Nokogiriyama has a lot of walking. If you drive to the cable car (ropeway) and take it to the top, you get a good view over Kanaya but you're not there yet. You have to hike down to a gravel parking lot, pay the entry fee, and begin the steps up the mountain to the quarry and overlooks. You could also drive to this parking lot but there's not much there.
At the other end of the mountain on the south side, you could drive up to the parking lot just below the stone Daibutsu. You have some steps to go up but not too many.
Kamakura has a lot of sights but they seem to be in patches of woods in a largely urban area. Parking can be difficult. Most people walk the trails between the temples, but you could probably find somewhere to park around the train station, the Daibutsu, and Enoshima.
Nikko would be a good place to have a car. To see the temples though, you have to walk uphill. The car would get you up around Lake Chuzenji with stops along the way such as Akechidaira for the Kegon Falls overlook. A car will get you to the northwest part of the lake area to some waterfalls, marshes, and an upper hot spring area. On the way to Nikko Edomura in the lower part of Nikko town is a shop called Oshinko-mura on the right side of the road. It has hundreds of different kinds of pickles.
On the east side of Utsunomiya (downhill from Nikko), is the pottery town of Mashiko, if that interests you.https://www.japan-guide.com/chottozeitaku/161125.html
In the town of Sakura, heading out toward Narita Airport, is the National Museum of Japanese History. It's in the grounds of the former Sakura Castle of which little remains.https://www.japan-guide.com/e/e6407.html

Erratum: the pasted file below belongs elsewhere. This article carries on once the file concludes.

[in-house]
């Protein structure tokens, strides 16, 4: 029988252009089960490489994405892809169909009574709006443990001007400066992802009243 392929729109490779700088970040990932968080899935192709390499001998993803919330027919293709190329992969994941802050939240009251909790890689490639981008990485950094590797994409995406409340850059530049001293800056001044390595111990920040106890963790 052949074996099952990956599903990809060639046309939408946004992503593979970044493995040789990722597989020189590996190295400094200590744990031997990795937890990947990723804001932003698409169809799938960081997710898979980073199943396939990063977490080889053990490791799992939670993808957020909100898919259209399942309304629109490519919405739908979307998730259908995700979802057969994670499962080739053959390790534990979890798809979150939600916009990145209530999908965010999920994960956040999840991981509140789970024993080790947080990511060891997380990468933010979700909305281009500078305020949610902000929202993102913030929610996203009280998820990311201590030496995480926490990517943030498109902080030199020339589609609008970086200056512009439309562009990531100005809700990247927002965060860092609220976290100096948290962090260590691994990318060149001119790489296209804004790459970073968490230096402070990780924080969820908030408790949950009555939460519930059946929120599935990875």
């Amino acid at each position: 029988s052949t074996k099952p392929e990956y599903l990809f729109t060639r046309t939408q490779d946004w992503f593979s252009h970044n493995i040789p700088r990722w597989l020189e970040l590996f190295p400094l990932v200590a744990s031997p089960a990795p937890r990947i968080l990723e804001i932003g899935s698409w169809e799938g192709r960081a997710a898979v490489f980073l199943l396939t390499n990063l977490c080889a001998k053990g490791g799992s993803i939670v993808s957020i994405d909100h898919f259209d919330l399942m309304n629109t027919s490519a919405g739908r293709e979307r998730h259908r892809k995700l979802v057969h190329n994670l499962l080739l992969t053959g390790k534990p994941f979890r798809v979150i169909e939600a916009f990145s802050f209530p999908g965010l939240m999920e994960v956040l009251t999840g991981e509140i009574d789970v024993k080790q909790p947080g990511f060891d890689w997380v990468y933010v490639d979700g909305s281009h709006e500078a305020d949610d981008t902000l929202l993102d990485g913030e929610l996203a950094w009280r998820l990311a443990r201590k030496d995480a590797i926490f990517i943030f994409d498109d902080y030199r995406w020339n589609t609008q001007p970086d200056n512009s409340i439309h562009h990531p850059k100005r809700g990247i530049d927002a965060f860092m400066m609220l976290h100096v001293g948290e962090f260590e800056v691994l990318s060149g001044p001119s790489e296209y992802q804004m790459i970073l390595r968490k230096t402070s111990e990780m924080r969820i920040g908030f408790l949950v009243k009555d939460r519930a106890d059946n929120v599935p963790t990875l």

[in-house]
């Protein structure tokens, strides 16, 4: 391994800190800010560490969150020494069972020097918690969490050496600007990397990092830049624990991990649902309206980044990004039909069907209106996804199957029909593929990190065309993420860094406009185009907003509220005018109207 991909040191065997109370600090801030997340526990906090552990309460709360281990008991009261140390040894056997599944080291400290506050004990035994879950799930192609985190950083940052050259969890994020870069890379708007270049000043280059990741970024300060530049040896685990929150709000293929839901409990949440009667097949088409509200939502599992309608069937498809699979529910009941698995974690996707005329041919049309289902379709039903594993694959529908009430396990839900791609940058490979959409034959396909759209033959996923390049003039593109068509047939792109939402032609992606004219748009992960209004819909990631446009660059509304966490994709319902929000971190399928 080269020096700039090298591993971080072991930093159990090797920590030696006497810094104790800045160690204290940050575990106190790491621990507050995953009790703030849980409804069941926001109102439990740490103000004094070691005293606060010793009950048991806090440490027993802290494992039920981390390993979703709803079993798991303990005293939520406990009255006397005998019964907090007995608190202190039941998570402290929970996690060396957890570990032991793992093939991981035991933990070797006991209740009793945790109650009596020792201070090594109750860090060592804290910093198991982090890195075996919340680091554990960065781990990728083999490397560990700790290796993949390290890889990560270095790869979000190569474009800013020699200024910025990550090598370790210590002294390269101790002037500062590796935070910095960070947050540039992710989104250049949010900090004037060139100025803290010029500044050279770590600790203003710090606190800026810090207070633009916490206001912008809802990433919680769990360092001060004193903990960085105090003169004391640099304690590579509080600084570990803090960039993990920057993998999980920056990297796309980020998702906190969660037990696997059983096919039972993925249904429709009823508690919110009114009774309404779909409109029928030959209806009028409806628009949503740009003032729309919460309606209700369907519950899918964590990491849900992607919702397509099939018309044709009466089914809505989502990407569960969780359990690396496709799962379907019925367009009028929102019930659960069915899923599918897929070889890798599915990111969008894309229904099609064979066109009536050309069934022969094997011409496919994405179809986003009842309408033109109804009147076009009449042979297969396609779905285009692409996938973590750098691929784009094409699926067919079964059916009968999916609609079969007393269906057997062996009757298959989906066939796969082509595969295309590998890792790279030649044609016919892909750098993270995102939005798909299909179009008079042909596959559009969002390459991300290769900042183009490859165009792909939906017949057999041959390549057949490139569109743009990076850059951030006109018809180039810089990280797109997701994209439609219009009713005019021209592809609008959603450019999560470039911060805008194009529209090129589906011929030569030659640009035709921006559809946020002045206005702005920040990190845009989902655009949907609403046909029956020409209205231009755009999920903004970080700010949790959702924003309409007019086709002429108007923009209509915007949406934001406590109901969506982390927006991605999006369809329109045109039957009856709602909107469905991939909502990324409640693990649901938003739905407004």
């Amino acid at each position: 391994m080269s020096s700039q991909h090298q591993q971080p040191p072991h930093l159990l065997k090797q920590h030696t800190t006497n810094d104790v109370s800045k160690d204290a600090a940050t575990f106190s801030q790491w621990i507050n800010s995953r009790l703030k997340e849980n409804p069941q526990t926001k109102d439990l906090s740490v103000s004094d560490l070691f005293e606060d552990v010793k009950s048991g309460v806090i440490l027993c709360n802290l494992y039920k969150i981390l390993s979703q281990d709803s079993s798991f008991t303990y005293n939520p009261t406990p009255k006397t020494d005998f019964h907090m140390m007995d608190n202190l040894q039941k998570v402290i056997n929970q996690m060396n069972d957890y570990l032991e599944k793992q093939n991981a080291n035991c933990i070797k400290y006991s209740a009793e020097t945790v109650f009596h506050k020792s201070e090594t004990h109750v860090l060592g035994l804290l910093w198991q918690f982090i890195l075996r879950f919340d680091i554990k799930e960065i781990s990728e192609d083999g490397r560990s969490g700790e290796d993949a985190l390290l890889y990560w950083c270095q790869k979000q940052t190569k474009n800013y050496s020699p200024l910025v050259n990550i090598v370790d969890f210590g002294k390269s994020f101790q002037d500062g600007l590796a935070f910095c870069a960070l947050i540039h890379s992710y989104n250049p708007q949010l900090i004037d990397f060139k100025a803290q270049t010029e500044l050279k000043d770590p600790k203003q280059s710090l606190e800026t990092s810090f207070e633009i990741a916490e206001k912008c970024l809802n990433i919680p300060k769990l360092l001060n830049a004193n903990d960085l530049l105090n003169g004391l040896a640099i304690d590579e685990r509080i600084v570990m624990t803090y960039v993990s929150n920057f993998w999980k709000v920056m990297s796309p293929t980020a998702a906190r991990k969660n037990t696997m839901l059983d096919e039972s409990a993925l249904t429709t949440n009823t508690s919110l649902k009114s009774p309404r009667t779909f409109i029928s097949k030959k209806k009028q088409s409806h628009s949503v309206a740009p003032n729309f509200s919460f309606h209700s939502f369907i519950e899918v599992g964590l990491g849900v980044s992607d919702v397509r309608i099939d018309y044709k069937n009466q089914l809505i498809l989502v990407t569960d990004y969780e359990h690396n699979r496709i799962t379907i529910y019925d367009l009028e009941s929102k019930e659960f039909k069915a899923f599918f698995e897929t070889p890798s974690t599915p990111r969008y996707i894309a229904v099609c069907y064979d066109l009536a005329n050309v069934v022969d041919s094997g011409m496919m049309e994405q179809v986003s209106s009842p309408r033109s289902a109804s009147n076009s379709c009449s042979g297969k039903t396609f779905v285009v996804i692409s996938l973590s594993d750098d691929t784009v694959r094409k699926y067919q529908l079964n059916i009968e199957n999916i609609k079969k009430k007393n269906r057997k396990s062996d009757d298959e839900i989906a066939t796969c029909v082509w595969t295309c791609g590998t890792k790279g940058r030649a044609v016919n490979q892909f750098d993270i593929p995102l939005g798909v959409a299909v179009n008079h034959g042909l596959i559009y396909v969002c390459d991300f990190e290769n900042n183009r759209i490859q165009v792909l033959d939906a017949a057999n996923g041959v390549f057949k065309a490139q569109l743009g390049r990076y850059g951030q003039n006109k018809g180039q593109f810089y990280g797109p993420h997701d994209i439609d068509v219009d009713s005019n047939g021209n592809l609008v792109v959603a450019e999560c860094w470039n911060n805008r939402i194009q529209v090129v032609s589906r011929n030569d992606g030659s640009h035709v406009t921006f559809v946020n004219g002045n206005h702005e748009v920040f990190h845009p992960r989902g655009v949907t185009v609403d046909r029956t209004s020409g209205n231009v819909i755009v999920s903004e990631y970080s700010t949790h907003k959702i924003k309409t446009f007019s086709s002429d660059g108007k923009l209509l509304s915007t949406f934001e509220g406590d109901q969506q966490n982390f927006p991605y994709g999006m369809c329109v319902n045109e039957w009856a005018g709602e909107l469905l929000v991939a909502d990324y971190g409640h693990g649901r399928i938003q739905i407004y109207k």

In kasukabe, Saitama is the Metropolitan Area Outer Underground Discharge Channel , an interesting tour of a huge engineering project built to divert flood waters from Tokyo. You have to have a Japanese speaker with you for the tour though.http://www.ktr.mlit.go.jp/edogawa/gaikaku/english/
Again, I would advise that you aim for the edges of the Kanto Plain, as it's almost totally urbanized within with corresponding traffic. The Kanto from Takao-san (west side of the plain):https://www.flickr.com/photos/anaguma/5238512655
You could also base yourself just outside the Kanto (43,000,000 people, 1/3 of the total population of Japan, and nearly as many cars) in someplace like Kawaguchi-ko by Fuji-san or Takasaki on the NW, and you wouldn't be bogged down quite as much as being in the middle of the largest conurbation on earth. Tokyo and the surrounding prefectures of the Kanto bog you down and suck up time getting between two points. If you're planning on hitting up Kabukicho every night, then Shinjuku is a good location (I wonder what happened to my bottle of whiskey I left in a snack bar there from my student days). It's not a good base to see the surrounding areas.